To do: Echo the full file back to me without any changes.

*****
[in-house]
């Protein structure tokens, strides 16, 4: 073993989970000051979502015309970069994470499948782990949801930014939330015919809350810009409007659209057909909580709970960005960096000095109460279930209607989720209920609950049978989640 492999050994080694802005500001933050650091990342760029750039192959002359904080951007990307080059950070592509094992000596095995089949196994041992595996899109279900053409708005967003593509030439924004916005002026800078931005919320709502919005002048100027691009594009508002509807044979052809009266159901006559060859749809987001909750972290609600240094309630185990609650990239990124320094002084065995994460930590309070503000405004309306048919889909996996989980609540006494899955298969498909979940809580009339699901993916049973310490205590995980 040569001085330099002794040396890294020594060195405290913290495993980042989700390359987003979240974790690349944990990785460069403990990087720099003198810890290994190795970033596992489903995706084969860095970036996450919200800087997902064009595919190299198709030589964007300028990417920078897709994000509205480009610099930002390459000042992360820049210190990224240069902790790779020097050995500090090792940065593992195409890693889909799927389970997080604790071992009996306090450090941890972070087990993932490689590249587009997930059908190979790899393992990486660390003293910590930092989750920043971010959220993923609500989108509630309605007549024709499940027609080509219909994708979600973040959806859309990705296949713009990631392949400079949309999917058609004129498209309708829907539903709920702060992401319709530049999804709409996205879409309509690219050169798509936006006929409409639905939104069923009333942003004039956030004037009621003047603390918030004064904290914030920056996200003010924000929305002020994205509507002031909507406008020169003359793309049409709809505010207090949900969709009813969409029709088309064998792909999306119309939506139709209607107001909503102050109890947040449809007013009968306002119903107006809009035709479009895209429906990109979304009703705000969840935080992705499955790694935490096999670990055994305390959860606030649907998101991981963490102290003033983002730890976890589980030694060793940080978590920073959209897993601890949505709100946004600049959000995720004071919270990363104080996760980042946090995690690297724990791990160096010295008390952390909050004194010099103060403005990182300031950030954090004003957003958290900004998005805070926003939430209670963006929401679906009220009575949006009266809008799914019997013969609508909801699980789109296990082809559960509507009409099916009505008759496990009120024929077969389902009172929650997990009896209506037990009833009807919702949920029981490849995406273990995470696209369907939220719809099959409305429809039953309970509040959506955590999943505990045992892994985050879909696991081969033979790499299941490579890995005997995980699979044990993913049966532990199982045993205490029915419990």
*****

[in-house]
């Protein structure tokens, strides 16, 4: 073993989970000051979502015309970069994470499948782990949801930014939330015919809350810009409007659209057909909580709970960005960096000095109460279930209607989720209920609950049978989640 492999050994080694802005500001933050650091990342760029750039192959002359904080951007990307080059950070592509094992000596095995089949196994041992595996899109279900053409708005967003593509030439924004916005002026800078931005919320709502919005002048100027691009594009508002509807044979052809009266159901006559060859749809987001909750972290609600240094309630185990609650990239990124320094002084065995994460930590309070503000405004309306048919889909996996989980609540006494899955298969498909979940809580009339699901993916049973310490205590995980 040569001085330099002794040396890294020594060195405290913290495993980042989700390359987003979240974790690349944990990785460069403990990087720099003198810890290994190795970033596992489903995706084969860095970036996450919200800087997902064009595919190299198709030589964007300028990417920078897709994000509205480009610099930002390459000042992360820049210190990224240069902790790779020097050995500090090792940065593992195409890693889909799927389970997080604790071992009996306090450090941890972070087990993932490689590249587009997930059908190979790899393992990486660390003293910590930092989750920043971010959220993923609500989108509630309605007549024709499940027609080509219909994708979600973040959806859309990705296949713009990631392949400079949309999917058609004129498209309708829907539903709920702060992401319709530049999804709409996205879409309509690219050169798509936006006929409409639905939104069923009333942003004039956030004037009621003047603390918030004064904290914030920056996200003010924000929305002020994205509507002031909507406008020169003359793309049409709809505010207090949900969709009813969409029709088309064998792909999306119309939506139709209607107001909503102050109890947040449809007013009968306002119903107006809009035709479009895209429906990109979304009703705000969840935080992705499955790694935490096999670990055994305390959860606030649907998101991981963490102290003033983002730890976890589980030694060793940080978590920073959209897993601890949505709100946004600049959000995720004071919270990363104080996760980042946090995690690297724990791990160096010295008390952390909050004194010099103060403005990182300031950030954090004003957003958290900004998005805070926003939430209670963006929401679906009220009575949006009266809008799914019997013969609508909801699980789109296990082809559960509507009409099916009505008759496990009120024929077969389902009172929650997990009896209506037990009833009807919702949920029981490849995406273990995470696209369907939220719809099959409305429809039953309970509040959506955590999943505990045992892994985050879909696991081969033979790499299941490579890995005997995980699979044990993913049966532990199982045993205490029915419990």